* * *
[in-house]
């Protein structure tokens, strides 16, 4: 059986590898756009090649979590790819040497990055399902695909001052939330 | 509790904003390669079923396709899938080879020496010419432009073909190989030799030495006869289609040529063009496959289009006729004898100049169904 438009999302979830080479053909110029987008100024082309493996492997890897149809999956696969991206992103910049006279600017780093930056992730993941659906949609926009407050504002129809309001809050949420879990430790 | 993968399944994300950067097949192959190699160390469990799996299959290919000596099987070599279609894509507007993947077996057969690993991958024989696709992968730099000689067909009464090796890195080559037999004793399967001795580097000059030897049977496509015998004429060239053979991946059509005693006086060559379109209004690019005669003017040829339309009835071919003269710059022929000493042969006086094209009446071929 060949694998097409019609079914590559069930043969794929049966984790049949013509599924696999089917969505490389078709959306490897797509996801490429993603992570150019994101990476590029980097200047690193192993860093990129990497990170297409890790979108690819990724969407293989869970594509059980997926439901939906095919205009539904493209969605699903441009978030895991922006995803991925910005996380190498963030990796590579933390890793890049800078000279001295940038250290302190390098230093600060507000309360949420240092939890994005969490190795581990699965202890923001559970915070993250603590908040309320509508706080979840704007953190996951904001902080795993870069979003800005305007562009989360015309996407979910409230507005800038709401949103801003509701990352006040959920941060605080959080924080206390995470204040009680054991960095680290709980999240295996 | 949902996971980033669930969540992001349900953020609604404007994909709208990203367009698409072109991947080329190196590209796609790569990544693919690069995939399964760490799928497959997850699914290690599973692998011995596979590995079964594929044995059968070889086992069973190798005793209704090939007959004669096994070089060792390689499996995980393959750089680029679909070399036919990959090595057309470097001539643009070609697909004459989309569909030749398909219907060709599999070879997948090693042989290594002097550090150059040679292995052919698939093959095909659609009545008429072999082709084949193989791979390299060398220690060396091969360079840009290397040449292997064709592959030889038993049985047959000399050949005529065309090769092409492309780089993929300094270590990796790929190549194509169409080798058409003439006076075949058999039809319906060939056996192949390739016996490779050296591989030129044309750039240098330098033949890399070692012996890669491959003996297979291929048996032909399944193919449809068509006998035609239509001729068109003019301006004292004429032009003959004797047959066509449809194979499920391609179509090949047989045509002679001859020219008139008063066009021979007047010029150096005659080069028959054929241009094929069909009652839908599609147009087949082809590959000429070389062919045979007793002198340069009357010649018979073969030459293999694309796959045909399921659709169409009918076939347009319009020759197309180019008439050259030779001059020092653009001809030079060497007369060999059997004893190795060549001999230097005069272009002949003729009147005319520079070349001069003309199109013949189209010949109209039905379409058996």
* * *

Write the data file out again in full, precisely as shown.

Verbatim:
[in-house]
């Protein structure tokens, strides 16, 4: 059986590898756009090649979590790819040497990055399902695909001052939330 | 509790904003390669079923396709899938080879020496010419432009073909190989030799030495006869289609040529063009496959289009006729004898100049169904 438009999302979830080479053909110029987008100024082309493996492997890897149809999956696969991206992103910049006279600017780093930056992730993941659906949609926009407050504002129809309001809050949420879990430790 | 993968399944994300950067097949192959190699160390469990799996299959290919000596099987070599279609894509507007993947077996057969690993991958024989696709992968730099000689067909009464090796890195080559037999004793399967001795580097000059030897049977496509015998004429060239053979991946059509005693006086060559379109209004690019005669003017040829339309009835071919003269710059022929000493042969006086094209009446071929 060949694998097409019609079914590559069930043969794929049966984790049949013509599924696999089917969505490389078709959306490897797509996801490429993603992570150019994101990476590029980097200047690193192993860093990129990497990170297409890790979108690819990724969407293989869970594509059980997926439901939906095919205009539904493209969605699903441009978030895991922006995803991925910005996380190498963030990796590579933390890793890049800078000279001295940038250290302190390098230093600060507000309360949420240092939890994005969490190795581990699965202890923001559970915070993250603590908040309320509508706080979840704007953190996951904001902080795993870069979003800005305007562009989360015309996407979910409230507005800038709401949103801003509701990352006040959920941060605080959080924080206390995470204040009680054991960095680290709980999240295996 | 949902996971980033669930969540992001349900953020609604404007994909709208990203367009698409072109991947080329190196590209796609790569990544693919690069995939399964760490799928497959997850699914290690599973692998011995596979590995079964594929044995059968070889086992069973190798005793209704090939007959004669096994070089060792390689499996995980393959750089680029679909070399036919990959090595057309470097001539643009070609697909004459989309569909030749398909219907060709599999070879997948090693042989290594002097550090150059040679292995052919698939093959095909659609009545008429072999082709084949193989791979390299060398220690060396091969360079840009290397040449292997064709592959030889038993049985047959000399050949005529065309090769092409492309780089993929300094270590990796790929190549194509169409080798058409003439006076075949058999039809319906060939056996192949390739016996490779050296591989030129044309750039240098330098033949890399070692012996890669491959003996297979291929048996032909399944193919449809068509006998035609239509001729068109003019301006004292004429032009003959004797047959066509449809194979499920391609179509090949047989045509002679001859020219008139008063066009021979007047010029150096005659080069028959054929241009094929069909009652839908599609147009087949082809590959000429070389062919045979007793002198340069009357010649018979073969030459293999694309796959045909399921659709169409009918076939347009319009020759197309180019008439050259030779001059020092653009001809030079060497007369060999059997004893190795060549001999230097005069272009002949003729009147005319520079070349001069003309199109013949189209010949109209039905379409058996």